This is totally out of the blue for me I always thought it was o e type of elephant. So are both of these elephant found in kruger. How do you te the difference.

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 Post subject: Re: 2 Different species of African Elephants???
Unread postPosted: Sat Dec 25, 2010 4:07 pm 
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The dabeaate is old: In 2001 scientists described molecular evidence showing that forest- and savanna-dwelling elephants, would merit their own species name. I am curious to know if a new taxonomy will be established.
BTW: Who decides that African savanna and forest elephants should be classified as two distinct species?


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 Post subject: Re: 2 Different species of African Elephants???
Unread postPosted: Sat Dec 25, 2010 11:35 pm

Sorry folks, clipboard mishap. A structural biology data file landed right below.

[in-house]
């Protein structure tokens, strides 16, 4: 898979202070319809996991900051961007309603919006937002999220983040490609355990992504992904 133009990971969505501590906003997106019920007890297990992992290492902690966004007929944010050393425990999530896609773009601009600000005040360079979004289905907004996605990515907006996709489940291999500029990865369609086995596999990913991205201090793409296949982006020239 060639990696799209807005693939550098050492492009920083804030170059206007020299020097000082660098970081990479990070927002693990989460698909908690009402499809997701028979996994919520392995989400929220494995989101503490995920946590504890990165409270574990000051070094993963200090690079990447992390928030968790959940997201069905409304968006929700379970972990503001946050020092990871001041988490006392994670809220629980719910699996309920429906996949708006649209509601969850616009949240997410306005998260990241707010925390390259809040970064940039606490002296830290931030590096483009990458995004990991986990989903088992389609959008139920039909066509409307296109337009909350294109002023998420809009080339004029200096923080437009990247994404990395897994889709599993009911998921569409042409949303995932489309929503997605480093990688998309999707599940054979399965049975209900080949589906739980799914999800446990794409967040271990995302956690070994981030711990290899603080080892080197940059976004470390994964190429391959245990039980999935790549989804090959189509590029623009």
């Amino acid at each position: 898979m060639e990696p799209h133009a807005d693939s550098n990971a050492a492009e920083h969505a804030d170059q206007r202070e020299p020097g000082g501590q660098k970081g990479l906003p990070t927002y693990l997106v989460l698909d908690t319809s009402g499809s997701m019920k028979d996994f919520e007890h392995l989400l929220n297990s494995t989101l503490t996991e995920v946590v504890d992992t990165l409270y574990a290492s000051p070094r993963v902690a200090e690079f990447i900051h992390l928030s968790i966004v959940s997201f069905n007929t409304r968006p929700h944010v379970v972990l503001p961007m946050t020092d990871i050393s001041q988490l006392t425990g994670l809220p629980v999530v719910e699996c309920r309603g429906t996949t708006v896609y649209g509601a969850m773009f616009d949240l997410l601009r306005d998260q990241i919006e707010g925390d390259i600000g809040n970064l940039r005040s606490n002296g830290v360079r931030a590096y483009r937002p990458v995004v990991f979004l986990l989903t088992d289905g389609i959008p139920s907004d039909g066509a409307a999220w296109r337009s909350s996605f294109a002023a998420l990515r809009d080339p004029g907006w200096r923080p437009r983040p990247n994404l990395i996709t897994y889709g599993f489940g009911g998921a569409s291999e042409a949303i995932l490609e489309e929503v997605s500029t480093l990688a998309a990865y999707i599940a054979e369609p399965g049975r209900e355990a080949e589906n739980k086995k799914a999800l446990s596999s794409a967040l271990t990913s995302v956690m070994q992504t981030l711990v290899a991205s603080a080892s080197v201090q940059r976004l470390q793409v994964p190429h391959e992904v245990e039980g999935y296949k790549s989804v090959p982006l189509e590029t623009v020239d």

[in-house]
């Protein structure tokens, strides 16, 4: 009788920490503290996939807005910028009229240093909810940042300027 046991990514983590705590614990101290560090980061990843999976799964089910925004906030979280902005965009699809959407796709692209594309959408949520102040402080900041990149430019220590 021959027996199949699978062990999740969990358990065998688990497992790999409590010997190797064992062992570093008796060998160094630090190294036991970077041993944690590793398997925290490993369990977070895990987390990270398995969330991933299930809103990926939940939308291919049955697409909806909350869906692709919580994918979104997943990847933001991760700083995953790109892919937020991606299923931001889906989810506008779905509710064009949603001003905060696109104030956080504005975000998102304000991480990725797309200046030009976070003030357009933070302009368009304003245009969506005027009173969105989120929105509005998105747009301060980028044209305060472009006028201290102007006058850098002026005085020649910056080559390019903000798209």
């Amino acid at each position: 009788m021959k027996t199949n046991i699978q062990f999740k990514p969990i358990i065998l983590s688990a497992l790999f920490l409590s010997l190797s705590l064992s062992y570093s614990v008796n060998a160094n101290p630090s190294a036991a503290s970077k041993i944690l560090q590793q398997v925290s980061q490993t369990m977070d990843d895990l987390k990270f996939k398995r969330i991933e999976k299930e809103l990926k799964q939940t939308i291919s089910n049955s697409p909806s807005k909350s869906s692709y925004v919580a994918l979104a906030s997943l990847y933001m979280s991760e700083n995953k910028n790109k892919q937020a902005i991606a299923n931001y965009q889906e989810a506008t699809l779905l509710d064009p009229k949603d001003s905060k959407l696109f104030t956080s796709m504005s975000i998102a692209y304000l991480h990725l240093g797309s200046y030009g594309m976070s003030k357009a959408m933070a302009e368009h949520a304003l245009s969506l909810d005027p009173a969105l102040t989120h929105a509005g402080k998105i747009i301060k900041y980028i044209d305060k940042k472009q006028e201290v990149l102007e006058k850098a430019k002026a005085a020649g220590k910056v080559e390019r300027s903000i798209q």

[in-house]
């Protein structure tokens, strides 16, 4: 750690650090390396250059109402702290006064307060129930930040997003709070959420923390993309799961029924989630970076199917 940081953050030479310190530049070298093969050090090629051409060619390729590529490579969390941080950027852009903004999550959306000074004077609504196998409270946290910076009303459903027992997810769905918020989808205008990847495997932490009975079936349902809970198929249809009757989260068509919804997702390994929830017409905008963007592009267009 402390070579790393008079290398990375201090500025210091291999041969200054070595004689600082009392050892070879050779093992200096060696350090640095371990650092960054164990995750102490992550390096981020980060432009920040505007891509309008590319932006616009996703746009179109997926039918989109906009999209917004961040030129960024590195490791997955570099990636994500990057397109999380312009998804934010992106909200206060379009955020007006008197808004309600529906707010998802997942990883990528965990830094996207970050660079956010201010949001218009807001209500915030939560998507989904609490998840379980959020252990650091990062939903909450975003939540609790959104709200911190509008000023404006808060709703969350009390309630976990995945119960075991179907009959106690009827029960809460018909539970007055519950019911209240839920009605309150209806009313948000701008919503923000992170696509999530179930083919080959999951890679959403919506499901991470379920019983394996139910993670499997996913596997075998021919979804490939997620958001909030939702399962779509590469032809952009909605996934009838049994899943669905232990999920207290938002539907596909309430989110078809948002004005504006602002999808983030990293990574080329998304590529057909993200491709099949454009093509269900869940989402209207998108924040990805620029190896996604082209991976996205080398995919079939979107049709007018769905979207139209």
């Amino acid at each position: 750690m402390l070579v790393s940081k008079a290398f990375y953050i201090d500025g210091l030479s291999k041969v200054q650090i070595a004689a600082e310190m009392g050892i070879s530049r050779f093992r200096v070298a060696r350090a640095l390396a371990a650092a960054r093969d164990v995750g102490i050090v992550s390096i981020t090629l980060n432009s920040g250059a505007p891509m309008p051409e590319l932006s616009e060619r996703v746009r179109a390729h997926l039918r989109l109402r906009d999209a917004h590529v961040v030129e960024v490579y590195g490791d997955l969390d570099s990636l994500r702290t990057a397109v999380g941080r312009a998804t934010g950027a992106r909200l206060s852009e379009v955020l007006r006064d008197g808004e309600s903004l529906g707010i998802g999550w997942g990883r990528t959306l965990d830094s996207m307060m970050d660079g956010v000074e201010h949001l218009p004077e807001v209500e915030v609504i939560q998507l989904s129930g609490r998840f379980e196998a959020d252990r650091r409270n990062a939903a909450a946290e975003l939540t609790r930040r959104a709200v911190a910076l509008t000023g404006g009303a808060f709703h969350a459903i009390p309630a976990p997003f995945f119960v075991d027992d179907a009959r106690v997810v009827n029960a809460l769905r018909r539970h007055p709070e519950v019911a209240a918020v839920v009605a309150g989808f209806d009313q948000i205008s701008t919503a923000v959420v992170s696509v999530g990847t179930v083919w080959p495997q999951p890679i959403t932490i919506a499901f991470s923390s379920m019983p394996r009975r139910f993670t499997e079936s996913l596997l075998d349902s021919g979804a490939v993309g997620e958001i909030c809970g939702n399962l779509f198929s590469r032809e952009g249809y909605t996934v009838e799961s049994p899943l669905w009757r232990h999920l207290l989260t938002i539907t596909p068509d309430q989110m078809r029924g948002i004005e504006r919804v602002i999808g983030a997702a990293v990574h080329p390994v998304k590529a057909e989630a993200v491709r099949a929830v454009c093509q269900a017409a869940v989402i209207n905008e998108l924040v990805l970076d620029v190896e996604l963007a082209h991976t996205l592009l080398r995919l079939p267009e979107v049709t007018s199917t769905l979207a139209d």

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The distinction whether they are two species or just two-sub species used to lie in the ability to breed.

When sub-species mate they will be able to breed successfully, producing fertile young.

When two animals of different species mate, they will either not be able to mate, they will not be able to produce young, or as in the case of donkeys and horses they will produce infertile young (mules).

I wonder whether this definition is still accepted in the age of DNA and genetics?

So this brings me to the question whether the savanna elephant and the forest elephant will be able to successfully produce fertile young?